Raku is a ceramics firing technique developed originally, and still carried on, by the Raku family in Japan. The process has spread to other parts of the world.
Tanis Rebbetoy, a potter and jewellery maker who lived for many years in Sioux Narrows, Ontario, has recently come to live in Revelstoke — her son Nathan is a timber-frame builder living here — and arrived with her Raku kiln, recently installed in my back yard. A versatile and inventive artist, Tanis has been making jewellery, pottery, and other art craft items for 25 years.
The photos below demonstrate the firing process for Raku, a type of reduction firing at high temperatures that involves removing the fired pieces from the kiln and burning them in direct flame as they are deprived of oxygen. The effect is to create a crackle in the glaze, and, where the clay is unglazed, a matte black finish resulting from the clay having to yield its own supply of oxygen to the fire.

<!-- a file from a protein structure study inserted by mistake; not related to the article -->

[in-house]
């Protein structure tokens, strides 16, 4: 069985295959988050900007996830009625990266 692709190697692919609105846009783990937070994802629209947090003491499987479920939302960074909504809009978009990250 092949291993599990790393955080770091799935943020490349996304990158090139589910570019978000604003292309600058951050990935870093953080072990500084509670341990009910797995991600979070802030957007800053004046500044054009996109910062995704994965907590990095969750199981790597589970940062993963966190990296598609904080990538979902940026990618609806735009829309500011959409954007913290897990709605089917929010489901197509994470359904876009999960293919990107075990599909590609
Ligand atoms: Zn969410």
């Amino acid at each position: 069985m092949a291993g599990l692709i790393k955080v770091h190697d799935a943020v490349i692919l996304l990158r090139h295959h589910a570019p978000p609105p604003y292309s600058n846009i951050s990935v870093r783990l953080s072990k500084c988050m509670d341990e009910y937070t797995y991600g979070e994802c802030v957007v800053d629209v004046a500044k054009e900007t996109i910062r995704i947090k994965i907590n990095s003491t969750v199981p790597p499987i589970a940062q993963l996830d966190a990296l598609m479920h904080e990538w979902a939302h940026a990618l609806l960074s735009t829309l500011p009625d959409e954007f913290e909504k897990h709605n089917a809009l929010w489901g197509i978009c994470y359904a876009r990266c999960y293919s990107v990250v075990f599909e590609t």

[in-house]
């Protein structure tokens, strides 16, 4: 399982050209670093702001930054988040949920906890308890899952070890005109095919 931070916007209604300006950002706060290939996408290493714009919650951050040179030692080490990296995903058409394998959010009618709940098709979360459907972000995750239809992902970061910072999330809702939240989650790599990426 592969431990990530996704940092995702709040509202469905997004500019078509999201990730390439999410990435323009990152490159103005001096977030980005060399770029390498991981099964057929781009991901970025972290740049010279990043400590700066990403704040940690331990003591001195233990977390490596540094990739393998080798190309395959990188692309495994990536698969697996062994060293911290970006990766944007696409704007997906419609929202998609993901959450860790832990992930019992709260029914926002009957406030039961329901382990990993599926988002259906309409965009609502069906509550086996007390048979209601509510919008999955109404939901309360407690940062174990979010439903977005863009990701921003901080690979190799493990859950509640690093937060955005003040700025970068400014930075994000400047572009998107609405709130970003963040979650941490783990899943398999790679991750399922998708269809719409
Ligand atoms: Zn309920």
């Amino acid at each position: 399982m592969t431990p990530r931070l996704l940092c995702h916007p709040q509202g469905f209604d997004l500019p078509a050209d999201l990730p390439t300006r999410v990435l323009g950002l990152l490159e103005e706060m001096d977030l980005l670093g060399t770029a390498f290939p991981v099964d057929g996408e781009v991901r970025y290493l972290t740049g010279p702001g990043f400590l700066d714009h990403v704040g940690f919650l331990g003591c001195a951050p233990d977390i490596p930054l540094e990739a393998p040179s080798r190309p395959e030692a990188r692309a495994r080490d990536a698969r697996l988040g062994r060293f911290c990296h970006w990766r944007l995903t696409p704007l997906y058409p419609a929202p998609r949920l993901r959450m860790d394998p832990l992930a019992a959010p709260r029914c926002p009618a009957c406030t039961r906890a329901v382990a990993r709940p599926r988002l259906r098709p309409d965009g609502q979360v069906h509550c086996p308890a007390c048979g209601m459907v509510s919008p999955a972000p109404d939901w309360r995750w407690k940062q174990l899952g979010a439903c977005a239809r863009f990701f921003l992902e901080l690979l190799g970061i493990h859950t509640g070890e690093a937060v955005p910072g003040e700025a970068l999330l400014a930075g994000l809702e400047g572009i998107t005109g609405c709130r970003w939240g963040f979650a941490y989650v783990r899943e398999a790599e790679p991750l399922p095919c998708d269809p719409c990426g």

The process involves bisque firing first, then glazing, then Raku firing. After the firing, the pieces must be cleaned to remove the smoke on the glaze.
You can see Tanis’s jewellery and decorative chickadees in the Winter Art Walk at Talisman Fibre & Trading Co., 211 Mackenzie St., Revelstoke, December-March.
In the meantime, here are some photos that show you the process in action: